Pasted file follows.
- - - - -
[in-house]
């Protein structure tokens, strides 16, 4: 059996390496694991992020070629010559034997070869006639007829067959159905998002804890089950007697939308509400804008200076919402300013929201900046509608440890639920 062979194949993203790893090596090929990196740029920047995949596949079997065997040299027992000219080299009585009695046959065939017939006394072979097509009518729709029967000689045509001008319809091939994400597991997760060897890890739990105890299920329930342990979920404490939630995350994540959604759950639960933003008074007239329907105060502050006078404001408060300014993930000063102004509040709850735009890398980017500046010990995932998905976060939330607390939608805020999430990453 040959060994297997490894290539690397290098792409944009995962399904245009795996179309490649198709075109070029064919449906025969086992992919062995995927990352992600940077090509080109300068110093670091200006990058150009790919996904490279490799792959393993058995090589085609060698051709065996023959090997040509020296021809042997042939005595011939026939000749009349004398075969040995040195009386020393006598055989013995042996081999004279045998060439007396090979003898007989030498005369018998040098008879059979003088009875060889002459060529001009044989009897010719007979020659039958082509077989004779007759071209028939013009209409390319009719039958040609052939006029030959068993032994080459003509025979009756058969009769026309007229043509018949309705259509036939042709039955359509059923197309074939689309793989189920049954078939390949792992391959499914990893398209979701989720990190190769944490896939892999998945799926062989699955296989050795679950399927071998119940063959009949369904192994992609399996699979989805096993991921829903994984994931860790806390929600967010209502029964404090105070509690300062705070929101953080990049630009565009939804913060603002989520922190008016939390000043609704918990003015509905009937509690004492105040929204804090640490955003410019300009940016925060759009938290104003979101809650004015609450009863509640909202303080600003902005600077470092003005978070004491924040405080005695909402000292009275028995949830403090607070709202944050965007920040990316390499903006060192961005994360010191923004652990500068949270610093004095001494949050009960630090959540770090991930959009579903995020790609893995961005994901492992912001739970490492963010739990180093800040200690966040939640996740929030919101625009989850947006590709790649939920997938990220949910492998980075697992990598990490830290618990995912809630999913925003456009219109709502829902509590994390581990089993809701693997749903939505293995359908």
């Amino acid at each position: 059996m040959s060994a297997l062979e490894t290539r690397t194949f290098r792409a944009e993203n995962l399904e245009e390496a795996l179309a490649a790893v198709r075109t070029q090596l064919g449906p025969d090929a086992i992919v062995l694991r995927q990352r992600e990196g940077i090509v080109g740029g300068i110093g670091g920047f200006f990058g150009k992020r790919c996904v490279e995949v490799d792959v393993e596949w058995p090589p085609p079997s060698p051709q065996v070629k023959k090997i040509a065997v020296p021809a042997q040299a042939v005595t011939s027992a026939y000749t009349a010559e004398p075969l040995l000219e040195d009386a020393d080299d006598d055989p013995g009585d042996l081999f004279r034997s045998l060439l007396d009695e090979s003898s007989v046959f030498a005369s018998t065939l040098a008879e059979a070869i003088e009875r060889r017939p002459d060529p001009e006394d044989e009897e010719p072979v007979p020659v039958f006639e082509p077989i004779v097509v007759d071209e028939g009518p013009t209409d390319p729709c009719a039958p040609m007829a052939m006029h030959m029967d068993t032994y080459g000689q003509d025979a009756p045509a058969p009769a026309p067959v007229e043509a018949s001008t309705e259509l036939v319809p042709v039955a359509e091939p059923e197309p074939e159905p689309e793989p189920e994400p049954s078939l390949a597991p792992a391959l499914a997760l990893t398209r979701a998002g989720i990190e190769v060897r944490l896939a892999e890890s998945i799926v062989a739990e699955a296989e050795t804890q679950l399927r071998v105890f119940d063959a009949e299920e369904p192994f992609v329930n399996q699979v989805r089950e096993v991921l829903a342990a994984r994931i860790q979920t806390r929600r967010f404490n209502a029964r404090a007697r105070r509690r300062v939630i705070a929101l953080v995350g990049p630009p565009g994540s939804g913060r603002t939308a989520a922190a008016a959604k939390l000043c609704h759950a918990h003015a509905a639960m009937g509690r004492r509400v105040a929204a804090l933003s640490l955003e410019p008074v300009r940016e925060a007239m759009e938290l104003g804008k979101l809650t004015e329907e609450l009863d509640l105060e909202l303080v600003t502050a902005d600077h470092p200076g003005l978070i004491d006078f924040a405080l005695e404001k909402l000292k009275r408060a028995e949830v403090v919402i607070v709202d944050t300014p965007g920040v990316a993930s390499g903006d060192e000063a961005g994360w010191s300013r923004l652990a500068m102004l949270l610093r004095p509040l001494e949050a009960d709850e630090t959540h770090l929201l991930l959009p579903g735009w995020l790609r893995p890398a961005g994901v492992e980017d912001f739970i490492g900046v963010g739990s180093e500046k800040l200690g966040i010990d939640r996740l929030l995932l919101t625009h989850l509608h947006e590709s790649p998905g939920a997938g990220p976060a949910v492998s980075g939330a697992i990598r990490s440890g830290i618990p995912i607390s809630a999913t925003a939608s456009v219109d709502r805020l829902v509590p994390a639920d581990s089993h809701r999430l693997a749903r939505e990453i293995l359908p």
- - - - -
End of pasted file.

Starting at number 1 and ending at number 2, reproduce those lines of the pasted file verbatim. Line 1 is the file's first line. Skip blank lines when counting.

[in-house]
């Protein structure tokens, strides 16, 4: 059996390496694991992020070629010559034997070869006639007829067959159905998002804890089950007697939308509400804008200076919402300013929201900046509608440890639920 062979194949993203790893090596090929990196740029920047995949596949079997065997040299027992000219080299009585009695046959065939017939006394072979097509009518729709029967000689045509001008319809091939994400597991997760060897890890739990105890299920329930342990979920404490939630995350994540959604759950639960933003008074007239329907105060502050006078404001408060300014993930000063102004509040709850735009890398980017500046010990995932998905976060939330607390939608805020999430990453 040959060994297997490894290539690397290098792409944009995962399904245009795996179309490649198709075109070029064919449906025969086992992919062995995927990352992600940077090509080109300068110093670091200006990058150009790919996904490279490799792959393993058995090589085609060698051709065996023959090997040509020296021809042997042939005595011939026939000749009349004398075969040995040195009386020393006598055989013995042996081999004279045998060439007396090979003898007989030498005369018998040098008879059979003088009875060889002459060529001009044989009897010719007979020659039958082509077989004779007759071209028939013009209409390319009719039958040609052939006029030959068993032994080459003509025979009756058969009769026309007229043509018949309705259509036939042709039955359509059923197309074939689309793989189920049954078939390949792992391959499914990893398209979701989720990190190769944490896939892999998945799926062989699955296989050795679950399927071998119940063959009949369904192994992609399996699979989805096993991921829903994984994931860790806390929600967010209502029964404090105070509690300062705070929101953080990049630009565009939804913060603002989520922190008016939390000043609704918990003015509905009937509690004492105040929204804090640490955003410019300009940016925060759009938290104003979101809650004015609450009863509640909202303080600003902005600077470092003005978070004491924040405080005695909402000292009275028995949830403090607070709202944050965007920040990316390499903006060192961005994360010191923004652990500068949270610093004095001494949050009960630090959540770090991930959009579903995020790609893995961005994901492992912001739970490492963010739990180093800040200690966040939640996740929030919101625009989850947006590709790649939920997938990220949910492998980075697992990598990490830290618990995912809630999913925003456009219109709502829902509590994390581990089993809701693997749903939505293995359908």